Start by looking at the impact, as this where you’re most likely to find problems that can’t be sorted at the last minute. First, check that every claim of impact in section 4 of the case study is linked to a piece of evidence in section 5, and vice versa. Next, check that you have a copy of each piece of evidence in section 5. Finally, and this is really important, check that each piece of evidence actually supports the impact claim being made. Honestly, I’ve seen some shockers in my time.
Then it’s on to the tedious details. Are all the citations correct in section 3? Do they all have DOIs? (If not, google the publication title and you should find the DOI easily enough). Are all of the outputs in section 3 linked to references in section 2? Are all of the statements about the underpinning research in section 2 linked by references to outputs in section 3? By now these case studies will mostly have been through the mill so often that everyone’s eyes just scan past all these details: all the more reason to have a proper sit down and make sure everything is in order.
You should also check the Additional Contextual Data fields at the end of the case study. This stuff won’t be used in the assessment, but it’s still up to you to make sure it’s filled in properly. You may well find it easier to get hold of grant details from your institution’s grant support team than from the researchers themselves. Do be nice to them: they’re very busy. ORCID identifiers can be looked up directly at the ORCID website – just make sure you have the right Prof Joan Smith.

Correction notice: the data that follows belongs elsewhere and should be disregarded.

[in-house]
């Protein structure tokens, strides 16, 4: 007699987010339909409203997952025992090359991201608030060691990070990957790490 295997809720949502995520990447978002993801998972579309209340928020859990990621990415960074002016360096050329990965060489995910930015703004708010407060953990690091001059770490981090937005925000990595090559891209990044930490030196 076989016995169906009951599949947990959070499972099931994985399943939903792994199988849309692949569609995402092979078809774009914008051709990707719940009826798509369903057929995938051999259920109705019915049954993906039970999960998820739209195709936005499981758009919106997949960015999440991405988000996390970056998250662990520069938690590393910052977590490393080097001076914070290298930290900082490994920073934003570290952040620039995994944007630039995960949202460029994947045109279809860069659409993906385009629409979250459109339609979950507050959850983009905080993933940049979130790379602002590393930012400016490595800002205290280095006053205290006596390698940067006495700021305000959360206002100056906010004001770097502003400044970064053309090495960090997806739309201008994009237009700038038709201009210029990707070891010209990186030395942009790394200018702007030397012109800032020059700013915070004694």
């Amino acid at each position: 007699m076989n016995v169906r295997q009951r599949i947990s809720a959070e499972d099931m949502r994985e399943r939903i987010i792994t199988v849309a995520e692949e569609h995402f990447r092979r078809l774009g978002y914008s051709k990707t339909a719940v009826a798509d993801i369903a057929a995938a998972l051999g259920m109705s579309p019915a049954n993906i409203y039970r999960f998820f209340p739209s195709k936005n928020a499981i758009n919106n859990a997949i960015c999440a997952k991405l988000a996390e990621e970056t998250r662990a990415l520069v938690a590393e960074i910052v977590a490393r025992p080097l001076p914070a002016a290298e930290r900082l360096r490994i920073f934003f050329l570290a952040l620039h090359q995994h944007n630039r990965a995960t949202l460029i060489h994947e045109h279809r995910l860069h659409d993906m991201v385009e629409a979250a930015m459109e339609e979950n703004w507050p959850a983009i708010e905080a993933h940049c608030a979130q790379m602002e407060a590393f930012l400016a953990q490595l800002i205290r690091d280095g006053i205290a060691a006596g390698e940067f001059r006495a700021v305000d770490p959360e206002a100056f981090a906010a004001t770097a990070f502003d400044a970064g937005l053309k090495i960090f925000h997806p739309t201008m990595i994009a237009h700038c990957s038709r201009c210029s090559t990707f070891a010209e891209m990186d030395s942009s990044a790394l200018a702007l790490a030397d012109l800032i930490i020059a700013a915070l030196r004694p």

Once you have identified the gaps in each case study that you can’t fill yourself, give the lead academic an action plan detailing the information you require and, where necessary, how to get it. If a testimonial is needed, provide bullet points detailing the key information that it should contain. The deadline for completing this should be no later than the end of the year. (In practice, this means you’ll get it in January. Hopefully.)
Have some time off. At least the week between Christmas and New Year. See family and friends, drink mulled wine, read some books, binge some telly, but whatever you do, don’t work on any case studies. You need some rest and recuperation. The next three months are going to be brutal.
Had a nice break? Good. Now get cracking. Towards the end of last year you asked a load of academics for information, clarification, and documentation. If you’re lucky, as many as half of them have got back to you by now with what you need. Split your time between revising their case studies as required, and badgering their recalcitrant colleagues until they come up with the goods. Be persistent. Be annoying. Be like Goldfinger with his laser cutter pointed straight at James Bond’s nether regions. The time for excuses is past.